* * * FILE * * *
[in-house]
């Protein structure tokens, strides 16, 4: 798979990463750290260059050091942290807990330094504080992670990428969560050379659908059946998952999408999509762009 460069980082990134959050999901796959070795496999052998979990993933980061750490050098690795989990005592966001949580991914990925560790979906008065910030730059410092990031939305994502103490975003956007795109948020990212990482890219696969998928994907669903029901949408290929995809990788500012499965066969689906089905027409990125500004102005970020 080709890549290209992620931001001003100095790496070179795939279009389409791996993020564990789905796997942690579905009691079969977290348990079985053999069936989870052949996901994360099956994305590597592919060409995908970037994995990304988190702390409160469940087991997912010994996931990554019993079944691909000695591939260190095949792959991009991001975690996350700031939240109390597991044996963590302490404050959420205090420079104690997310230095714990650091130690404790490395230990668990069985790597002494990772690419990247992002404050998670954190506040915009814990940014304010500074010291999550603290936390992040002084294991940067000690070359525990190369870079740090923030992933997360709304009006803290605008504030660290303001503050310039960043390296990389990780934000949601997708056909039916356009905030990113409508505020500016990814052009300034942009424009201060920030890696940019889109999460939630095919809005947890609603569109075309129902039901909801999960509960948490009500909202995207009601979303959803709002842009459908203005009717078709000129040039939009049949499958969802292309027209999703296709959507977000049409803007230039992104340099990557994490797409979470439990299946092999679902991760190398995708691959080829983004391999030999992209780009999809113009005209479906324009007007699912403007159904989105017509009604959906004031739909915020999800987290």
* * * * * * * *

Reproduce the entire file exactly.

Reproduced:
[in-house]
């Protein structure tokens, strides 16, 4: 798979990463750290260059050091942290807990330094504080992670990428969560050379659908059946998952999408999509762009 460069980082990134959050999901796959070795496999052998979990993933980061750490050098690795989990005592966001949580991914990925560790979906008065910030730059410092990031939305994502103490975003956007795109948020990212990482890219696969998928994907669903029901949408290929995809990788500012499965066969689906089905027409990125500004102005970020 080709890549290209992620931001001003100095790496070179795939279009389409791996993020564990789905796997942690579905009691079969977290348990079985053999069936989870052949996901994360099956994305590597592919060409995908970037994995990304988190702390409160469940087991997912010994996931990554019993079944691909000695591939260190095949792959991009991001975690996350700031939240109390597991044996963590302490404050959420205090420079104690997310230095714990650091130690404790490395230990668990069985790597002494990772690419990247992002404050998670954190506040915009814990940014304010500074010291999550603290936390992040002084294991940067000690070359525990190369870079740090923030992933997360709304009006803290605008504030660290303001503050310039960043390296990389990780934000949601997708056909039916356009905030990113409508505020500016990814052009300034942009424009201060920030890696940019889109999460939630095919809005947890609603569109075309129902039901909801999960509960948490009500909202995207009601979303959803709002842009459908203005009717078709000129040039939009049949499958969802292309027209999703296709959507977000049409803007230039992104340099990557994490797409979470439990299946092999679902991760190398995708691959080829983004391999030999992209780009999809113009005209479906324009007007699912403007159904989105017509009604959906004031739909915020999800987290």